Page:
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Austria to accelerate deportations

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Austria to accelerate deportations
Austrian chancellor Werner Faymann. Photo: Olaf Kosinsky/Wikimedia
16:16 CET+01:00
Austria's chancellor, Werner Faymann, made remarks on the weekend that suggest he would like to see faster processing of deportations of people who fail in their asylum bids.

In an interview published by the newspaper Oesterreich, Faymann is reported to have said "We cannot pretend that all refugees actually have grounds for asylum.  Therefore we must intensify deportations."

With hundreds of thousands of migrants claiming asylum status during the past months, Austria has faced difficulties accommodating the waves of people arriving.

Problems in Greece and other closer countries suggest that tens of thousands more are likely to arrive, especially when winter is past.

While many of the asylum seekers want to move on to Germany, the two countries are said to be working on a proposal for a common European asylum law, which will extend the previous Dublin arrangement to take into account the current situation.

At present, asylum seekers from Iraq, Afghanistan and Syria are generally being accepted, with tens of thousands of migrants from other countries now scheduled for deportation to their homelands.

Fayman believes the situation will "be even more difficult next year."

“At the moment there may be fewer refugees (arriving), but one should not confuse the winter with an improvement in the situation,” Faymann was quoted as saying.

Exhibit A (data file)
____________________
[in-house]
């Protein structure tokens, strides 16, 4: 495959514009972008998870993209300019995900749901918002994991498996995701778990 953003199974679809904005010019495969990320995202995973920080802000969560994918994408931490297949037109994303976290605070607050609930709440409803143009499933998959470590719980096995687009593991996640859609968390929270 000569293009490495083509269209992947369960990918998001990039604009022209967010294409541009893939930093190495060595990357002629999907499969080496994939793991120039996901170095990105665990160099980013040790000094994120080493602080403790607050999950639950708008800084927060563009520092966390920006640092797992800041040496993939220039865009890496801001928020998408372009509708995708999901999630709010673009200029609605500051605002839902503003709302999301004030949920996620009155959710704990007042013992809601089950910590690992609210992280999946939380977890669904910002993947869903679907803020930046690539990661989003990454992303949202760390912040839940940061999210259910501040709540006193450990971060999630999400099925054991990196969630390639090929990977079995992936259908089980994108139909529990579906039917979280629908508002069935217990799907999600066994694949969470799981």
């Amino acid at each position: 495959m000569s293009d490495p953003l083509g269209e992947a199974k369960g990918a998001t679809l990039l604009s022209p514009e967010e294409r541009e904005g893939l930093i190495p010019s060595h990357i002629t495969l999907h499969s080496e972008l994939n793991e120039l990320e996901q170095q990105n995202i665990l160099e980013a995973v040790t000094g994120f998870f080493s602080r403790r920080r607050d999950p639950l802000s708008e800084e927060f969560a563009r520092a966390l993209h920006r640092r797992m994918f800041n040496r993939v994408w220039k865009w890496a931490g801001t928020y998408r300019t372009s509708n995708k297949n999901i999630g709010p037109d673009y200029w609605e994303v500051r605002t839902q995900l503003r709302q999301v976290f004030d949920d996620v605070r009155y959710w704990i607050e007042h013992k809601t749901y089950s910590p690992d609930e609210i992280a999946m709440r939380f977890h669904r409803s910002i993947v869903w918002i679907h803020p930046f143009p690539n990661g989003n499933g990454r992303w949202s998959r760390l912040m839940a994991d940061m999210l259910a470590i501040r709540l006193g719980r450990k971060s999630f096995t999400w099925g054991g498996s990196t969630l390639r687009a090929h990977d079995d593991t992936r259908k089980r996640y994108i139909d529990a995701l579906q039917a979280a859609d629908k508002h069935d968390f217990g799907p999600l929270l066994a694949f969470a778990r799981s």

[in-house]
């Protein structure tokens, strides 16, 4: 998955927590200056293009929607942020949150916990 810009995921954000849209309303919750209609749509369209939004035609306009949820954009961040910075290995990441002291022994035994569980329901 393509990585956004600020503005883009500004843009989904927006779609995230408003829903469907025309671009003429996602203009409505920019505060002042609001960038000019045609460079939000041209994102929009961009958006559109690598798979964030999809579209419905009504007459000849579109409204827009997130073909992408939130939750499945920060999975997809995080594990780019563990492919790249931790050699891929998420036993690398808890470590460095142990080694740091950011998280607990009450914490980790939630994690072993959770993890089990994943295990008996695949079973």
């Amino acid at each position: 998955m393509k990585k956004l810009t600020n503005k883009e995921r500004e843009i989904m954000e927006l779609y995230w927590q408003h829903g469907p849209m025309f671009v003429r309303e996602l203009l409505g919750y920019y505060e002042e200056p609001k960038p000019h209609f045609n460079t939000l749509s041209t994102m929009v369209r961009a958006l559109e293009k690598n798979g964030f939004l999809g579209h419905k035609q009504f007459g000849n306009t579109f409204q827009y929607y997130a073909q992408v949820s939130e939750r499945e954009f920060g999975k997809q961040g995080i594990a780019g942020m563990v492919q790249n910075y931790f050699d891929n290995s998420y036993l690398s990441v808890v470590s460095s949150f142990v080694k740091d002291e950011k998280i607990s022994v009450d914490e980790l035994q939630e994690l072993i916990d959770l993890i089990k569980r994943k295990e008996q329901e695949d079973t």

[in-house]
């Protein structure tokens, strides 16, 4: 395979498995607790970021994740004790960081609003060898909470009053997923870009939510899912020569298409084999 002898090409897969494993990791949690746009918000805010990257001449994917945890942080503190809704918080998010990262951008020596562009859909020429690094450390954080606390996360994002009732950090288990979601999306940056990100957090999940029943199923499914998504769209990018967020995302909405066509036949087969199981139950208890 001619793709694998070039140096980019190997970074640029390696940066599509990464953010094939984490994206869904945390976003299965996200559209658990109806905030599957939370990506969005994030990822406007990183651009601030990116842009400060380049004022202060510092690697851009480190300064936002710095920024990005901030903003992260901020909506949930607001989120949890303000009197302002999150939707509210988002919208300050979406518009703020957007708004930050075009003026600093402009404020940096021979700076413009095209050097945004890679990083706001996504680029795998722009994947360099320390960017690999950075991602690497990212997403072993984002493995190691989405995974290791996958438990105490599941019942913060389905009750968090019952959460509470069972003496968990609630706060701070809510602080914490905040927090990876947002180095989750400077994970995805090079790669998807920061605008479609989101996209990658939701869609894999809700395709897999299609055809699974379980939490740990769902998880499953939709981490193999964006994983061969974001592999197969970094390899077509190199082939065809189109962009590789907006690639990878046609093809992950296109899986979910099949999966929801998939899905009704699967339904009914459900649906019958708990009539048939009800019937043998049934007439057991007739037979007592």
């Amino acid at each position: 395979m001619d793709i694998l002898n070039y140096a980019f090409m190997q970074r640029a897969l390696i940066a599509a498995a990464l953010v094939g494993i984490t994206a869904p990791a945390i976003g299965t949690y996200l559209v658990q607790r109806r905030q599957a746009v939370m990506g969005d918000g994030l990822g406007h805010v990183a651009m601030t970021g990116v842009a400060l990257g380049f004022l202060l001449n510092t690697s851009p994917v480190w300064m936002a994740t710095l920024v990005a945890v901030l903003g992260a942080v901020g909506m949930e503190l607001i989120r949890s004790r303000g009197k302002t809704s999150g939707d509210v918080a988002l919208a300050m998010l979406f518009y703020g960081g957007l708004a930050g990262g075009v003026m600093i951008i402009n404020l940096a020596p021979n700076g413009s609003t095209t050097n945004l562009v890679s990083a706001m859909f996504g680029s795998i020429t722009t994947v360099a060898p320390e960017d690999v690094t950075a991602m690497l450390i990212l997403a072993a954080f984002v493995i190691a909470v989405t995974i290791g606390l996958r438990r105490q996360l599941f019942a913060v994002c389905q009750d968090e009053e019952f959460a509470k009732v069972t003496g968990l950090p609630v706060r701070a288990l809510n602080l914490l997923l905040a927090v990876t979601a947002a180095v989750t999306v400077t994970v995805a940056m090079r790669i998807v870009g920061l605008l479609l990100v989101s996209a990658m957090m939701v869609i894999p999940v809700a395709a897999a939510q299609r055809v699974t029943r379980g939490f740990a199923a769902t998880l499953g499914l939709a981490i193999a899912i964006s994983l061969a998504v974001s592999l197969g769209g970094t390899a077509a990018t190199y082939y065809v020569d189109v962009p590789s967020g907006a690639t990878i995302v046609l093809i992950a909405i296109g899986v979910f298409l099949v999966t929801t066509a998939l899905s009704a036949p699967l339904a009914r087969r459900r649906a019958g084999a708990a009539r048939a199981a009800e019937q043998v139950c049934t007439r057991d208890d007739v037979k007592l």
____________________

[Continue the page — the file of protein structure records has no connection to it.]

“Therefore we must prepare measures now so that we are not surprised in the spring,” he added. The newspaper did not say what those measures were.

Faymann has threatened some EU nations which he believes are not contributing to help with the refugee crisis by accepting more asylum seekers.

He told the German newspaper "Die Welt" that "whoever ends up with more money out of the EU budget than who pays in should not simply duck [responsibility] over a fair distribution of refugees."

"If the protection of the outer borders works as it should, the next step should be the opportunity for the controlled and regulated arrival of genuine refugees," Faymann added.

Austria has received 85,000 asylum applications this year, an Interior Ministry spokesman said. They expect roughly 95,000 applications this year, more than 1 percent of its population, compared with 28,000 registered in 2014.

Last year, 38 per cent of applications were approved, the spokesman said.

Faymann, a Social Democrat, is under pressure from Austria's far-right Freedom Party, which has made substantial election gains based on anti-immigrant rhetoric.
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